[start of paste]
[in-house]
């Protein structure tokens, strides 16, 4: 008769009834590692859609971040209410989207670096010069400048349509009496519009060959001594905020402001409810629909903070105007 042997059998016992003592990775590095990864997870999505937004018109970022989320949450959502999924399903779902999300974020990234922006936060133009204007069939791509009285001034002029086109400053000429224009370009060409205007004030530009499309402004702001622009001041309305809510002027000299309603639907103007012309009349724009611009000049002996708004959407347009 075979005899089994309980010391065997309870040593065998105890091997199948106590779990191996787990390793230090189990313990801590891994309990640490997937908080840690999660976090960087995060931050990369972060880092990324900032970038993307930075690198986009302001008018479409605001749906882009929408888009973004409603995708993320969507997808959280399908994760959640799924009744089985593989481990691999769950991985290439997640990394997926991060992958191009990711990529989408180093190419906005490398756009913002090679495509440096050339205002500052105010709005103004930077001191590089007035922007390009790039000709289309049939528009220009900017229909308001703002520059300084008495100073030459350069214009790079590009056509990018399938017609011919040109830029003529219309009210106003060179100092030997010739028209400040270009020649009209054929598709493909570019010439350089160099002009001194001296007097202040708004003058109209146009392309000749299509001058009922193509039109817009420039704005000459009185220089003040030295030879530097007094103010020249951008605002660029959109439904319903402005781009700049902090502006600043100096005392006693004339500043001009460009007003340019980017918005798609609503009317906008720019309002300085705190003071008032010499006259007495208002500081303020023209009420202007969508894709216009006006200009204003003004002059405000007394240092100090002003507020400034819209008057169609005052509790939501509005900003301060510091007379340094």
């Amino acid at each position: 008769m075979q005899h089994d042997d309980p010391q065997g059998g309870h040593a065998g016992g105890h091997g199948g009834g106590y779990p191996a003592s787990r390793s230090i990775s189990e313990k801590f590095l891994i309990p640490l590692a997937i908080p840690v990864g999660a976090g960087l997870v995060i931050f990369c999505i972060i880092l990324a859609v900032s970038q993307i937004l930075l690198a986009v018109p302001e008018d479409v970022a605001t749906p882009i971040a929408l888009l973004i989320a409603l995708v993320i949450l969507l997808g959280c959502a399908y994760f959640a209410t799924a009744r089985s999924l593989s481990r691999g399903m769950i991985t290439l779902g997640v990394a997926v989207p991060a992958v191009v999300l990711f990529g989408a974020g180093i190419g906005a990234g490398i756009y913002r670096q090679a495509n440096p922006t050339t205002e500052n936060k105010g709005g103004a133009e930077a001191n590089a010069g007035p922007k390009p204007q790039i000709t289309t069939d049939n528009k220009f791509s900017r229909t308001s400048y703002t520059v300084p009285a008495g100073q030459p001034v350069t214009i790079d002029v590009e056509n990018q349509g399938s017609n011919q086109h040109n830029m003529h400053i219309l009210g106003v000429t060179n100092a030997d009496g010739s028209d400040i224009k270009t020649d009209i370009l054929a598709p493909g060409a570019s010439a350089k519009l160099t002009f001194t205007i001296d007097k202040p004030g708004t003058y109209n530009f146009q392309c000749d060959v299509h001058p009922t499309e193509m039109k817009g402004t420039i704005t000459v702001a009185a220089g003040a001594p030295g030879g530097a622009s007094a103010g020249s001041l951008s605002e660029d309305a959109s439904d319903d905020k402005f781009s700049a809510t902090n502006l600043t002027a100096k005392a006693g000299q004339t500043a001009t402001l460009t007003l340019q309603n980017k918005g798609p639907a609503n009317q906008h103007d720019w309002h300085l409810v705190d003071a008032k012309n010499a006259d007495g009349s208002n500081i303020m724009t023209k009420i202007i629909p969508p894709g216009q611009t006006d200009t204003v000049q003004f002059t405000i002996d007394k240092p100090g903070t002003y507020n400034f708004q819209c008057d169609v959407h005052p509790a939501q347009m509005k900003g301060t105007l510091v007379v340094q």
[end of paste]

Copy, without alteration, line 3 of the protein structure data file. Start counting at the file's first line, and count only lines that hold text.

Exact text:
């Amino acid at each position: 008769m075979q005899h089994d042997d309980p010391q065997g059998g309870h040593a065998g016992g105890h091997g199948g009834g106590y779990p191996a003592s787990r390793s230090i990775s189990e313990k801590f590095l891994i309990p640490l590692a997937i908080p840690v990864g999660a976090g960087l997870v995060i931050f990369c999505i972060i880092l990324a859609v900032s970038q993307i937004l930075l690198a986009v018109p302001e008018d479409v970022a605001t749906p882009i971040a929408l888009l973004i989320a409603l995708v993320i949450l969507l997808g959280c959502a399908y994760f959640a209410t799924a009744r089985s999924l593989s481990r691999g399903m769950i991985t290439l779902g997640v990394a997926v989207p991060a992958v191009v999300l990711f990529g989408a974020g180093i190419g906005a990234g490398i756009y913002r670096q090679a495509n440096p922006t050339t205002e500052n936060k105010g709005g103004a133009e930077a001191n590089a010069g007035p922007k390009p204007q790039i000709t289309t069939d049939n528009k220009f791509s900017r229909t308001s400048y703002t520059v300084p009285a008495g100073q030459p001034v350069t214009i790079d002029v590009e056509n990018q349509g399938s017609n011919q086109h040109n830029m003529h400053i219309l009210g106003v000429t060179n100092a030997d009496g010739s028209d400040i224009k270009t020649d009209i370009l054929a598709p493909g060409a570019s010439a350089k519009l160099t002009f001194t205007i001296d007097k202040p004030g708004t003058y109209n530009f146009q392309c000749d060959v299509h001058p009922t499309e193509m039109k817009g402004t420039i704005t000459v702001a009185a220089g003040a001594p030295g030879g530097a622009s007094a103010g020249s001041l951008s605002e660029d309305a959109s439904d319903d905020k402005f781009s700049a809510t902090n502006l600043t002027a100096k005392a006693g000299q004339t500043a001009t402001l460009t007003l340019q309603n980017k918005g798609p639907a609503n009317q906008h103007d720019w309002h300085l409810v705190d003071a008032k012309n010499a006259d007495g009349s208002n500081i303020m724009t023209k009420i202007i629909p969508p894709g216009q611009t006006d200009t204003v000049q003004f002059t405000i002996d007394k240092p100090g903070t002003y507020n400034f708004q819209c008057d169609v959407h005052p509790a939501q347009m509005k900003g301060t105007l510091v007379v340094q």